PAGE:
MadCode: Escola de Programação e Robótica para Crianças e Adolescentes, de 05 a 17 anos de idade. | MadCode: Escola de Programação e Robótica para Crianças e Adolescentes, de 05 a 17 anos de idade. Learn Web Development with Rails: Michael Hartl's Ruby on Rails Tutorial | Softcover.io Learn Python The Hard Way With the help of this book, you will do the incredibly simple things that all programmers do to learn a programming language: Go through each exercise.Type in each sample exactly.Make it run. That's it. This will be very difficult at first, but stick with it. This book's job is to teach you the three most essential skills that a beginning programmer needs to know: reading and writing, attention to detail, and spotting differences. If you have a problem typing, you will have a problem learning to code, and especially if you have a problem typing the fairly odd characters in source code. Typing the code samples and getting them to run will help you learn the names of the symbols, get familiar with typing them, and get you reading the language. The one skill that separates bad programmers from good programmers is attention to detail. By going through this book, and copying each example exactly, you will be training your brain to focus on the details of what you are doing, as you are doing it.

15 programming languages you need to know in 2015 If you're a programmer, these are good times. Jobs in the segment are projected to grow 8% over the next seven years, according to the U.S. Bureau of Labor Statistics. Those at the high end of the pay scale have mastered the languages that are most in demand. 1. Image: Mashable Composite/Wikimedia Java is one of the most popular languages for building back-ends for modern enterprise-web applications. 2. Every modern website uses JavaScript. C# is the primary language for developing on Microsoft platforms and services. Building a web app that needs to work with data? Want to get a little lower level with your programming? 6. Python can almost do it all. Image: Mashable Composite/Wikimedia Commons Why is the C language still popular? Data is massive, it’s everywhere and it’s complex. 9.Ruby Want to kickstart your project in record time, or prototype a new idea for your next big web app? 10. Image: Mashable Composite/Wikmedia Commons 11. Is Perl esoteric? 13. 15.

15+ Ways of Teaching Every Student to Code (Even Without a Computer) According to Code.org, 90 percent of parents in the U.S. want their children to learn computer science—it will be crucial for many jobs in the near future—but only 40 percent of schools teach it. Critics claim that it is mainly the more affluent schools that offer computer science courses, thus denying those who attend poorer schools the chance to learn necessary skills. A focus on STEM is not enough: Code.org also reports that while 70 percent of new STEM jobs are in computing, only 7 percent of STEM graduates are in computer science. It is imperative that savvy schools begin to focus some STEM resources on computer science and programming. In my opinion, parents of every student in every school at every level should demand that all students be taught how to code. With the following resources, you can teach programming to every student and every age. Teaching Coding to the Youngest Students Tynker Games: Use these age-appropriate games to teach your elementary students coding concepts.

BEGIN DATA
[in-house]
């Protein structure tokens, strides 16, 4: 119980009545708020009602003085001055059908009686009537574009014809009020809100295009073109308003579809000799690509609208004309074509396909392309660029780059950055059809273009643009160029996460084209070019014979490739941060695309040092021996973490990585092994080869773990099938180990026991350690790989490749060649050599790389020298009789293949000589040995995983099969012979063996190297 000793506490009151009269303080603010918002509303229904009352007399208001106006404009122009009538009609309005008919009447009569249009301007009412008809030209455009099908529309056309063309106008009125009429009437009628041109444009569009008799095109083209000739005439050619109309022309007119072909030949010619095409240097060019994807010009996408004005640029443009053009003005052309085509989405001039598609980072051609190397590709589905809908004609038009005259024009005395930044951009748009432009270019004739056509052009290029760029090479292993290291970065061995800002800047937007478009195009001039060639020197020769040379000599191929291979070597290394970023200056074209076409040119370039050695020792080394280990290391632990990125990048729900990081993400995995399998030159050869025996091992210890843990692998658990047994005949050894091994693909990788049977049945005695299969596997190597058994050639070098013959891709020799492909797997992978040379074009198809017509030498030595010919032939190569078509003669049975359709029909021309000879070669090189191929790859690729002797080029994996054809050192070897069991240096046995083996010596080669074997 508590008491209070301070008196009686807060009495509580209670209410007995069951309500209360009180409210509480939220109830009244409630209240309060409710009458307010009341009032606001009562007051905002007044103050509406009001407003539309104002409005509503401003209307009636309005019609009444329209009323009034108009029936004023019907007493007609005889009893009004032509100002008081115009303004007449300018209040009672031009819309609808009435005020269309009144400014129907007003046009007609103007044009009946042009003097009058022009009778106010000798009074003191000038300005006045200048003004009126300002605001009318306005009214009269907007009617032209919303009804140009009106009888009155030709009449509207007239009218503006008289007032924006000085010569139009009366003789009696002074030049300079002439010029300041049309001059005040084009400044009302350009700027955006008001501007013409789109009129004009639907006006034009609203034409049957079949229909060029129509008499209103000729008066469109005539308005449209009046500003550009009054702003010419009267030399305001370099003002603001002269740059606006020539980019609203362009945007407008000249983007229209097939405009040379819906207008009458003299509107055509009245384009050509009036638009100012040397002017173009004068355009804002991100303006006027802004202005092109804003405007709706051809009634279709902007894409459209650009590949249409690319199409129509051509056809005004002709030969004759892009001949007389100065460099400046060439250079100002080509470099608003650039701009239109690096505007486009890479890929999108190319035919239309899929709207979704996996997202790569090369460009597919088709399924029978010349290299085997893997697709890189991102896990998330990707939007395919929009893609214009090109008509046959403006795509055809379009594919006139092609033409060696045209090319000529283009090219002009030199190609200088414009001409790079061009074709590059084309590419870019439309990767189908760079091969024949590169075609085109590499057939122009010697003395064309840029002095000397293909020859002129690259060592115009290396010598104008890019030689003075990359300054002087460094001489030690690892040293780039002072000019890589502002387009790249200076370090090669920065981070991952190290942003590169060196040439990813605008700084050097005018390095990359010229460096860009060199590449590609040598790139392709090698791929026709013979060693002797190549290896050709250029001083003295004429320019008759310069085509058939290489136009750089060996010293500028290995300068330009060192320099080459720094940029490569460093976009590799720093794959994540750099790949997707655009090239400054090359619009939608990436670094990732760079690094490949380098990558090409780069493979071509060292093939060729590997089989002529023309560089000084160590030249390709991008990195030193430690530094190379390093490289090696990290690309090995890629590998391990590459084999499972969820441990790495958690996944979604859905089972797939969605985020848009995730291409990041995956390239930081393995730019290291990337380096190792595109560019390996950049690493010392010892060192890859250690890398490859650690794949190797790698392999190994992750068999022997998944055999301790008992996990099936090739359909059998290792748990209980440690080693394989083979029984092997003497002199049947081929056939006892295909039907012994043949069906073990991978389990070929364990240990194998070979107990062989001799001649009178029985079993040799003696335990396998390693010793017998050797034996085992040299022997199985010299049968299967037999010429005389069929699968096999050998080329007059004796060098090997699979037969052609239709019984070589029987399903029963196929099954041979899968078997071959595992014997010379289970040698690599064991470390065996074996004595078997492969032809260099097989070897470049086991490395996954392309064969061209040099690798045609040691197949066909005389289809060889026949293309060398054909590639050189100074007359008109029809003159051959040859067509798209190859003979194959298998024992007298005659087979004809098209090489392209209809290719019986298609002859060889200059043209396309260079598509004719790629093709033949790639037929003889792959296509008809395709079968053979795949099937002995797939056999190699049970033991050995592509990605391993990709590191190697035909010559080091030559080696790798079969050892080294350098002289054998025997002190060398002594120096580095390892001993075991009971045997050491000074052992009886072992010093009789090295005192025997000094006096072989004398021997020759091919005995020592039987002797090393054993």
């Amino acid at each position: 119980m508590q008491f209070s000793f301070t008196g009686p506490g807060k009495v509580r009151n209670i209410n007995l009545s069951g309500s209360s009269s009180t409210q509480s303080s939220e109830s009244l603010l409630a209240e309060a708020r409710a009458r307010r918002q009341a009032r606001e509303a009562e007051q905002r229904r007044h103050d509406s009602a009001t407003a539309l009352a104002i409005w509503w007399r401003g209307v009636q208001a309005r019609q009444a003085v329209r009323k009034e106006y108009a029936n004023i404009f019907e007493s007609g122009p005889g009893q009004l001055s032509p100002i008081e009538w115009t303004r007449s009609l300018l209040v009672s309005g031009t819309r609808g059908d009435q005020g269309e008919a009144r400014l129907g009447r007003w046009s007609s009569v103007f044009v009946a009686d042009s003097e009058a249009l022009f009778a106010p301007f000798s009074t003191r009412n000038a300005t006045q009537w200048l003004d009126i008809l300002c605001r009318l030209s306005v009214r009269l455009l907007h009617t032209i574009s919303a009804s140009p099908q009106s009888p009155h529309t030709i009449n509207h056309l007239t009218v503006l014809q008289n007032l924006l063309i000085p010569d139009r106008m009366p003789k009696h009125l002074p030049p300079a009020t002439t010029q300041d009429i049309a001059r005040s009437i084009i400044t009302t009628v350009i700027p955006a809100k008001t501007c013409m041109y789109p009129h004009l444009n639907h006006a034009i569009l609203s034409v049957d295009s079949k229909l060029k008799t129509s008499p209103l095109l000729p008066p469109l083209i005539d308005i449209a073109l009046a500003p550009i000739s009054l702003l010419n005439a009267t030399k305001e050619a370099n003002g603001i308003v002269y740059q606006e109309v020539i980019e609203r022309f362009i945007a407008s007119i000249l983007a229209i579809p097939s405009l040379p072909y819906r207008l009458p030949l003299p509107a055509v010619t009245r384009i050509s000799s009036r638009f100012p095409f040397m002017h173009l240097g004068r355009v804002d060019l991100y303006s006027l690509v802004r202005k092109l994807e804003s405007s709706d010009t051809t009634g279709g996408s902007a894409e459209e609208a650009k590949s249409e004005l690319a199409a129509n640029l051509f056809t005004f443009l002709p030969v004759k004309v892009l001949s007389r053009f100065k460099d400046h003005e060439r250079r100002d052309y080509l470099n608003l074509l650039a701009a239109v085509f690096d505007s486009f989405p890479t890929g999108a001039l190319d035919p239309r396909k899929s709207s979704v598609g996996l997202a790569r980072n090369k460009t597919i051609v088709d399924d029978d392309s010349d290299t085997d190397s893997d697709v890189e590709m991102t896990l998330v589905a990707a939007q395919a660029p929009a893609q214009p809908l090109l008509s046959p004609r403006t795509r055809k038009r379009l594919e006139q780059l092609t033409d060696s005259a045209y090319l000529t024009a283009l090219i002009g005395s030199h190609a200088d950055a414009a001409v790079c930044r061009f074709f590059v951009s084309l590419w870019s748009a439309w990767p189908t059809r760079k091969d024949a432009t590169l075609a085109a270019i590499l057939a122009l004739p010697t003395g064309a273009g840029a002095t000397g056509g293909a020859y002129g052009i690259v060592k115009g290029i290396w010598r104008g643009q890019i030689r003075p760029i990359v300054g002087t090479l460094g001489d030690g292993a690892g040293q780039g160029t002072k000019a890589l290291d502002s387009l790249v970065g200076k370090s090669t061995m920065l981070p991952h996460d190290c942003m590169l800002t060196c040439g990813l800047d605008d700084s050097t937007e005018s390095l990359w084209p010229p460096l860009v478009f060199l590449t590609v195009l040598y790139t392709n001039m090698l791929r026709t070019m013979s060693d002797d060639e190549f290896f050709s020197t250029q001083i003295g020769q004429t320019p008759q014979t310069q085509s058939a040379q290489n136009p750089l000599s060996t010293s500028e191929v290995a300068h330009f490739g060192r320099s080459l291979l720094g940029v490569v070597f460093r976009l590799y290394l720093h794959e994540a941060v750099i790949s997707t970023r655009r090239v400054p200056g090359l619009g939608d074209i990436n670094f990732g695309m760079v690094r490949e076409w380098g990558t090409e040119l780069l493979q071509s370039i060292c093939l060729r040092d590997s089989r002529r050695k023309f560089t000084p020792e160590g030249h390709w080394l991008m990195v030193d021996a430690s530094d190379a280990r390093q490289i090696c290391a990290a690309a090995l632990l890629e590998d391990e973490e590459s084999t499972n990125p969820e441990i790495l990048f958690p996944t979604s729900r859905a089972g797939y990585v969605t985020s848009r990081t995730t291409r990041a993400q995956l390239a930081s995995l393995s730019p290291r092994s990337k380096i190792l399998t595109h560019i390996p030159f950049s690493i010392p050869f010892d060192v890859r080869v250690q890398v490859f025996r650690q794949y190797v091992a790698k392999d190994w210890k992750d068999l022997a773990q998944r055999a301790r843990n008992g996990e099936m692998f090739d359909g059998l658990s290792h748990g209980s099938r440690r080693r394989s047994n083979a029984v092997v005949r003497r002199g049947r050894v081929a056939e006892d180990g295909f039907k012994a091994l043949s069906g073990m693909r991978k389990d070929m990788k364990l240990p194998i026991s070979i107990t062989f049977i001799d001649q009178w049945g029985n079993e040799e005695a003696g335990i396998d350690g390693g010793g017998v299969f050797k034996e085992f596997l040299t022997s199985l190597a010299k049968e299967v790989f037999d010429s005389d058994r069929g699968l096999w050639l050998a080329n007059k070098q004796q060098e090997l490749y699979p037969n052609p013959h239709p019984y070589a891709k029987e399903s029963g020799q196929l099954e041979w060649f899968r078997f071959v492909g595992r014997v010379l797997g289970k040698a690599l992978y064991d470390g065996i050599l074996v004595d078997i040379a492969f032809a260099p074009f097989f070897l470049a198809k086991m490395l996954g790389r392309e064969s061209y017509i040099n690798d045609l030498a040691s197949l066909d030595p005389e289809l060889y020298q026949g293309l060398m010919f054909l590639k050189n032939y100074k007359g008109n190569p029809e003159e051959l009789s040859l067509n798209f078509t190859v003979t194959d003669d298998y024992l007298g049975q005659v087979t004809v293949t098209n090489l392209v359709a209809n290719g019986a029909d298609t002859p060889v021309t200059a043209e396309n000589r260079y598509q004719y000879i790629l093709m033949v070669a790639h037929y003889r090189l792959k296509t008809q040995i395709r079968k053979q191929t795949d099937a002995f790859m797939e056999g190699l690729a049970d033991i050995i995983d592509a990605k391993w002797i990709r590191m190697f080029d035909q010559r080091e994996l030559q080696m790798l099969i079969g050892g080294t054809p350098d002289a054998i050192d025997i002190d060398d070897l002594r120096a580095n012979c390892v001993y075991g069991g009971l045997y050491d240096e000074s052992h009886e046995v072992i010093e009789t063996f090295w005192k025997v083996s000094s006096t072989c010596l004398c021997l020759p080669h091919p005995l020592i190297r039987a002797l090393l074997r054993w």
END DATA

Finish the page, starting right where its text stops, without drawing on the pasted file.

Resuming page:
Logic in Media Queries Just in case you have brain farts about this constantly like I do. If That's what media queries are: logical if statements. And The keyword and. Or Comma separate. Technically these are treated like two separate media queries, but that is effectively or. Not Reverse the logic with the keyword not. Just doing not (max-width: 600px) doesn't seem to work for me, hence the slightly funky syntax above. Exclusive To ensure that only one media query is in effect at time, make the numbers (or whatever) such that that is possible. Logically this is a bit like a switch statement, only without a simple way to do "if none of these match do this" like default. Overriding There is nothing preventing more than one media query from being true at the same time. Media queries add no specificity to the selectors they contain, but source order still matters. Mobile First Your small screen styles are in your regular screen CSS and then as the screen gets larger you override what you need to. Desktop First Gettin Wacky